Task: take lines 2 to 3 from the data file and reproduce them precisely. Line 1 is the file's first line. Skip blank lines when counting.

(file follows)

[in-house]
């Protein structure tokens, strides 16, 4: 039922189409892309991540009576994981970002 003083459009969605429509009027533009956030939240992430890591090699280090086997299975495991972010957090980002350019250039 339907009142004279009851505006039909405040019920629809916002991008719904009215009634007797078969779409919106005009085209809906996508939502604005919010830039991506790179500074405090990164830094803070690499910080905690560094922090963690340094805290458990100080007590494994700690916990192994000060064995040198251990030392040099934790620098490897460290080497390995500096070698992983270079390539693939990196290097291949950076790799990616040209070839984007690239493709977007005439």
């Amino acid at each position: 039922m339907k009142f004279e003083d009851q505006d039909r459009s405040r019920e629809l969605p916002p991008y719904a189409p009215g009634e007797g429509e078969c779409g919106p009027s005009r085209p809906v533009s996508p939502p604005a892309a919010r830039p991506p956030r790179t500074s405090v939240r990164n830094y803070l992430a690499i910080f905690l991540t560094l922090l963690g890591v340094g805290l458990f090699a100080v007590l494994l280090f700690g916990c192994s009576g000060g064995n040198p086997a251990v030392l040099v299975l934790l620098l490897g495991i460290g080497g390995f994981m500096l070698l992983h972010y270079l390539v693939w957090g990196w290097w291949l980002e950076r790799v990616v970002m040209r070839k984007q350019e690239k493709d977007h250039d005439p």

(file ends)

């Protein structure tokens, strides 16, 4: 039922189409892309991540009576994981970002 003083459009969605429509009027533009956030939240992430890591090699280090086997299975495991972010957090980002350019250039 339907009142004279009851505006039909405040019920629809916002991008719904009215009634007797078969779409919106005009085209809906996508939502604005919010830039991506790179500074405090990164830094803070690499910080905690560094922090963690340094805290458990100080007590494994700690916990192994000060064995040198251990030392040099934790620098490897460290080497390995500096070698992983270079390539693939990196290097291949950076790799990616040209070839984007690239493709977007005439």
């Amino acid at each position: 039922m339907k009142f004279e003083d009851q505006d039909r459009s405040r019920e629809l969605p916002p991008y719904a189409p009215g009634e007797g429509e078969c779409g919106p009027s005009r085209p809906v533009s996508p939502p604005a892309a919010r830039p991506p956030r790179t500074s405090v939240r990164n830094y803070l992430a690499i910080f905690l991540t560094l922090l963690g890591v340094g805290l458990f090699a100080v007590l494994l280090f700690g916990c192994s009576g000060g064995n040198p086997a251990v030392l040099v299975l934790l620098l490897g495991i460290g080497g390995f994981m500096l070698l992983h972010y270079l390539v693939w957090g990196w290097w291949l980002e950076r790799v990616v970002m040209r070839k984007q350019e690239k493709d977007h250039d005439p």